Block Indicators



This playbook retrieves IP addresses, domains, and file hashes, blocks them on various services, and adds them to specific blocklists as custom lists

For more information about how Splunk SOAR can accelerate investigations and remediations for your SOC, check out the upcoming Splunk4Ninjas Splunk SOAR Hands On Workshop.


Why Should You Care About PowerShell Logging?

PowerShell is not leaving the Windows endpoint any time soon. As defenders, we need to expand beyond process and command-line analytics and begin diving deeper into our logs to identify more unique ways to capture malicious or suspicious activity. Script block logging, albeit not new, opens our horizons to see complete scripts being executed

For a full list of security content, check out the release notes on Splunk Docs:

Learn More

You can find the latest content about security analytic stories on GitHub and in Splunkbase. Splunk Security Essentials also has all these detections now available via push update. 


Any feedback or requests? Feel free to put in an issue on GitHub, and we’ll follow up. Alternatively, join us on the Slack channel #security-research. Follow these instructions If you need an invitation to our Splunk user groups on Slack.


We would like to thank the whole threat research team Jose Hernandez, Rod Soto, Bhavin Patel, Mauricio Velazco, Michael Haag, Teoderick Contreras, Lou Stella and Patrick Bareiss for their contribution to this release.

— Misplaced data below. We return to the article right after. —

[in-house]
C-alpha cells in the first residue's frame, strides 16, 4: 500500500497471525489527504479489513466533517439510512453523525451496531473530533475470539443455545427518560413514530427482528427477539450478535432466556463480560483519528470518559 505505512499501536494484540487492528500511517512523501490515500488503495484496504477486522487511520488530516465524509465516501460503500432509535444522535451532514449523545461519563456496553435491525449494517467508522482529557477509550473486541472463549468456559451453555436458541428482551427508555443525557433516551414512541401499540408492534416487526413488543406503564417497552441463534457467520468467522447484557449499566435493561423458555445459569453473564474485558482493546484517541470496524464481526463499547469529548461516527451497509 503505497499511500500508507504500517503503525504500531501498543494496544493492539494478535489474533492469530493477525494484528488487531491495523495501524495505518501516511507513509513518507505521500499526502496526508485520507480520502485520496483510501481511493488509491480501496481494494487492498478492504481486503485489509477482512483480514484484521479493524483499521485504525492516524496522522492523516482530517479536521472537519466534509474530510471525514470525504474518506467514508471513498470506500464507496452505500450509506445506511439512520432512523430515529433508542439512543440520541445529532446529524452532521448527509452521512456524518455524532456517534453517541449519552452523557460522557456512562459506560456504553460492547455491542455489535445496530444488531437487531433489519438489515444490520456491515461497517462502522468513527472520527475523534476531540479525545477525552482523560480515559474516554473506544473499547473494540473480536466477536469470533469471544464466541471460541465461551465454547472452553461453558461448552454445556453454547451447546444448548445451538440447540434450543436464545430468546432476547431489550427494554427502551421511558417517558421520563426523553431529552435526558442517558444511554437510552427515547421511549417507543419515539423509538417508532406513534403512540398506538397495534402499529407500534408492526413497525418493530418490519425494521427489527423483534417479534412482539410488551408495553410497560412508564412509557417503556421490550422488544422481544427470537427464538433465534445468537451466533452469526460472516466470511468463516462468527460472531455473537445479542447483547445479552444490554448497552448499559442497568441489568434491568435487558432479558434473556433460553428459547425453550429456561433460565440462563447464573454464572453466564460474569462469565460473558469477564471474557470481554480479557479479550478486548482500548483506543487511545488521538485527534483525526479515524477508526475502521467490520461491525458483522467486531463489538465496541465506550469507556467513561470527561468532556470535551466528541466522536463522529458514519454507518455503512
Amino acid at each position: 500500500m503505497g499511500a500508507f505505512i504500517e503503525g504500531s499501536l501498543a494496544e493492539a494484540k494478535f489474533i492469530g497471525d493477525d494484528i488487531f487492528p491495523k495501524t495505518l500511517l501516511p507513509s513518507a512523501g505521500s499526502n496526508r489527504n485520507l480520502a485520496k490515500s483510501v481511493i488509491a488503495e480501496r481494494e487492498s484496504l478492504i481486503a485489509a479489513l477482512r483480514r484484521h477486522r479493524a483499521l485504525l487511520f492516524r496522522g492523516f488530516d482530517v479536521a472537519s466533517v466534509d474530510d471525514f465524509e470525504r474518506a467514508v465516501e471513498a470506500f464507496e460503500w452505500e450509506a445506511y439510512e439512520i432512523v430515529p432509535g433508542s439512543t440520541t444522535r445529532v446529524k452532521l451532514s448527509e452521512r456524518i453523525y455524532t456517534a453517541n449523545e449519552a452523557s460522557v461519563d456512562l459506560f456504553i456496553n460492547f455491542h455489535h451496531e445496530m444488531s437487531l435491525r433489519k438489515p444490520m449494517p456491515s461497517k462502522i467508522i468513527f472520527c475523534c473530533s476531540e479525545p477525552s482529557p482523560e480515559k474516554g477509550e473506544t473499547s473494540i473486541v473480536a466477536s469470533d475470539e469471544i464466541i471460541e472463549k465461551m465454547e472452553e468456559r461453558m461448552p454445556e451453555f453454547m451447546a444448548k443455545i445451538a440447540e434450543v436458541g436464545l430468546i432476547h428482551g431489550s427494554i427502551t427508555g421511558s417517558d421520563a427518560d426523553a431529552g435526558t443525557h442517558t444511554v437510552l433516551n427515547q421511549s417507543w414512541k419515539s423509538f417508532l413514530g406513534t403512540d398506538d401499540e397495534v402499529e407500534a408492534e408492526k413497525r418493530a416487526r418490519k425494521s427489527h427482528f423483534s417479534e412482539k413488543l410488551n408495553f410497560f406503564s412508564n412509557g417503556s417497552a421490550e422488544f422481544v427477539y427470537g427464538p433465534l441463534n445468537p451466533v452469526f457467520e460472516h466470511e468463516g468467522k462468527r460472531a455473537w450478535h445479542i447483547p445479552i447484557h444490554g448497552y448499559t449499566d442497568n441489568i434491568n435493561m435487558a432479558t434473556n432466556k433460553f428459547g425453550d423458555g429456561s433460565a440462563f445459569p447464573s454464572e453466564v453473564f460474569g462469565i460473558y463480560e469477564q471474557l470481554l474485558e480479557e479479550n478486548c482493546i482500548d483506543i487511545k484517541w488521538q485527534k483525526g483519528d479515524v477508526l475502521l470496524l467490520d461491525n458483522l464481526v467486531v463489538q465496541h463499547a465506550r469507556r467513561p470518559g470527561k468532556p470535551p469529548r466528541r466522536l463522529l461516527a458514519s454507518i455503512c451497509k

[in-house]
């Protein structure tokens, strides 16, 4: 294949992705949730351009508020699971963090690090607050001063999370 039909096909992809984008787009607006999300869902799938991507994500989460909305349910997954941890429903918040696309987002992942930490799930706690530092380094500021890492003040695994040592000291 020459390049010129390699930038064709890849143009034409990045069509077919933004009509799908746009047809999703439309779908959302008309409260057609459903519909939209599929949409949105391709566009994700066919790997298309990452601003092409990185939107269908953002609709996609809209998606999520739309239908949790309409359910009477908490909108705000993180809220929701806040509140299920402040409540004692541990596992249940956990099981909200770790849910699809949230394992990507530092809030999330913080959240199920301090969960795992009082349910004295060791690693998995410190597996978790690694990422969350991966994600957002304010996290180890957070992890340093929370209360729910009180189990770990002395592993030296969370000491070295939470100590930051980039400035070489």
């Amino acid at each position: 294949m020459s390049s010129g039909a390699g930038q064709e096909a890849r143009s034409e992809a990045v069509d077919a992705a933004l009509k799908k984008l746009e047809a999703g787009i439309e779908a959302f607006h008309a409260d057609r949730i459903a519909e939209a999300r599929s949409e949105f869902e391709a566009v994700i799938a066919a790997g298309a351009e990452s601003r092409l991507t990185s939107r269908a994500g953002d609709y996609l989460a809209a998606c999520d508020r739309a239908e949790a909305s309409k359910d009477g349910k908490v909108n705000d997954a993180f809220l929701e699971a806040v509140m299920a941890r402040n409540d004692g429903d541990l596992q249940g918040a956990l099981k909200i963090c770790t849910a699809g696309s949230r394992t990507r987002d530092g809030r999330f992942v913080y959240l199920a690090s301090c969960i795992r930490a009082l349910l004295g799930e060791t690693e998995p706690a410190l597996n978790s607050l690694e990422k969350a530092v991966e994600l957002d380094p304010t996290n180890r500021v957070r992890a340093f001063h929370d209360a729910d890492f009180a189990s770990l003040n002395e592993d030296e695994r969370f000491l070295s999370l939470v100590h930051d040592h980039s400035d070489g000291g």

The Splunk Threat Research Team is an active part of a customer’s overall defense strategy by enhancing Splunk security offerings with verified research and security content such as use cases, detection searches, and playbooks. We help security teams around the globe strengthen operations by providing tactical guidance and insights to detect, investigate and respond against the latest threats. The Splunk Threat Research Team focuses on understanding how threats, actors, and vulnerabilities work, and the team replicates attacks which are stored as datasets in the Attack Data repository

Our goal is to provide security teams with research they can leverage in their day to day operations and to become the industry standard for SIEM detections. We are a team of industry-recognized experts who are encouraged to improve the security industry by sharing our work with the community via conference talks, open-sourcing projects, and writing white papers or blogs. You will also find us presenting our research at conferences such as Defcon, Blackhat, RSA, and many more.